February 20-22, 2020 | New York Hilton Midtown, NY

Microbiota and the Gut-Brain Axis in Health and Disease


The gut and the brain are two separate, but connected, organs. When the gut is dysfunctional due to microbiota imbalance, it has been shown to manifest as a neurological disorder. Equally, within hours of a traumatic brain injury, the gut is inflamed. When the gut is inflamed, the intestinal barrier breaks, allowing for the translocation of microbial antigens into the bloodstream. In response to the microbial or dietary antigens, the immune system produces autoreactive antibodies, which can infiltrate the broken blood-brain barrier and trigger neuroautoimmunity. The dysfunction of the blood-brain barrier and nervous system fuels the gut dysfunction, which fuels the brain dysfunction. This cyclic phenomenon can lead to neurodegeneration, such as Alzheimer’s disease, cognitive decline and depression. Yet, devastating disorders involving neurodegeneration are preventable. Therefore, any treatment, or prevention, of neuroautoimmunity must include a thorough examination of gut function. Clinical assessments for intestinal barrier and blood-brain barrier, systemic bacterial toxins, predictive antibodies for neuroautoimmunity and treatment protocols for healing barriers and eliminating gut dysbiosis will be discussed.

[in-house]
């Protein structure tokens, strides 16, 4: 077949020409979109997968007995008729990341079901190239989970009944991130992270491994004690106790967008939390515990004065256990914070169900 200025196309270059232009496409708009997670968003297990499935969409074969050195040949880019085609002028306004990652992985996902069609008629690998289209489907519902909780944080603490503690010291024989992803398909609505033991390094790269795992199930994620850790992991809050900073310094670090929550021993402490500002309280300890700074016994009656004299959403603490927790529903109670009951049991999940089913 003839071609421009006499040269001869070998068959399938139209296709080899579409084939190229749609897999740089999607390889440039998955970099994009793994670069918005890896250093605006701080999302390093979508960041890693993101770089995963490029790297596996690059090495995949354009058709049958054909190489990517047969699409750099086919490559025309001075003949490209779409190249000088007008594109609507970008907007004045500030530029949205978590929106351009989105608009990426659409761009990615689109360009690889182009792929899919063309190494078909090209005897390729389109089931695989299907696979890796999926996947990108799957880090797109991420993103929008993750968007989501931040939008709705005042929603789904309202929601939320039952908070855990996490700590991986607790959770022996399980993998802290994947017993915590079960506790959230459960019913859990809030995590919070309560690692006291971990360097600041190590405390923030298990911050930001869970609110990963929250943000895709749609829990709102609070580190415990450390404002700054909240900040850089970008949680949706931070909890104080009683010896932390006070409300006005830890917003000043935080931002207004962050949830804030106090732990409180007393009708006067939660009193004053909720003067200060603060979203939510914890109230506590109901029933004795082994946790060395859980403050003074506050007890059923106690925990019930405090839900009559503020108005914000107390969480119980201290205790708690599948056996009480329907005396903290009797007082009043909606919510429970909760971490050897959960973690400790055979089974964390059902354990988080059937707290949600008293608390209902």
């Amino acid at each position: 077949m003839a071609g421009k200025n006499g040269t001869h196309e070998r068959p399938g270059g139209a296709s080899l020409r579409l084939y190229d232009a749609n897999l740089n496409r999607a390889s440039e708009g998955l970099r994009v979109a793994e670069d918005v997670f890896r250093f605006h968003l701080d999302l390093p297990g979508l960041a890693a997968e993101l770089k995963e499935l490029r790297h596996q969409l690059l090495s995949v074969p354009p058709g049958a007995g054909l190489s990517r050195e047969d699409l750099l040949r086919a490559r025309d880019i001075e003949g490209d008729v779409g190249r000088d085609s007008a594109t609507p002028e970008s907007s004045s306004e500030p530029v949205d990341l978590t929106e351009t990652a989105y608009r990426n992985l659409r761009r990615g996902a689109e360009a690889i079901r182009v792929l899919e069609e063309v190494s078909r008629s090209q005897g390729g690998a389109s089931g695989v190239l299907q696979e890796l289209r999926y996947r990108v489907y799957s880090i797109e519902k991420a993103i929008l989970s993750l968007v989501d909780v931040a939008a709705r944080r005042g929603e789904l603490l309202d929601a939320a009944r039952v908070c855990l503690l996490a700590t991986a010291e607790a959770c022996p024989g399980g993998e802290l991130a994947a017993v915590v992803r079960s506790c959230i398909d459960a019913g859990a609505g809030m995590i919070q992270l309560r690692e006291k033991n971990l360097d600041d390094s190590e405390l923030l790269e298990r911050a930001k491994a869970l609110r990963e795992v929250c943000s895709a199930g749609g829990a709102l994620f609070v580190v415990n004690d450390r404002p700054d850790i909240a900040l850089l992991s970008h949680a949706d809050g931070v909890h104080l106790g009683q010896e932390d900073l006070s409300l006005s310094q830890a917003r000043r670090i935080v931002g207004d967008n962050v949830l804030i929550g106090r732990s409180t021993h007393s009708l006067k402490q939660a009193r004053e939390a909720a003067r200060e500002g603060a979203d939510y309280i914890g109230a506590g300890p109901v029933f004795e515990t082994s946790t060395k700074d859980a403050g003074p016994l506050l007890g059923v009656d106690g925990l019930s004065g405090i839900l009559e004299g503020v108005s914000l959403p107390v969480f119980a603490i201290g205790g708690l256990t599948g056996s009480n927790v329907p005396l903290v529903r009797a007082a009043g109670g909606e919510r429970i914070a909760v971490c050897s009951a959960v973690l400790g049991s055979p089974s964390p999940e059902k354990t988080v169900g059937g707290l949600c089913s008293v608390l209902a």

Learning Objectives:
  1. Participants will be able to properly assess the gut and the brain for better management of chronic neurological disorders.
  2. Participants will be able to expertly analyze intestinal and blood-brain barrier dysfunctions.
  3. Participants will be able to discuss aspects of modern lifestyles and the environmental triggers that are affecting the gut-brain axis and contributing to the neuroautoimmune epidemic.
  4. Participants will be able to create patient-friendly protocols to repair essential barriers when they are broken and keep them functioning throughout one’s lifetime for healthier living.
Track Name: IHS 2019
Session Date: Feb 23 2019 10:45 am – 12:00 pm
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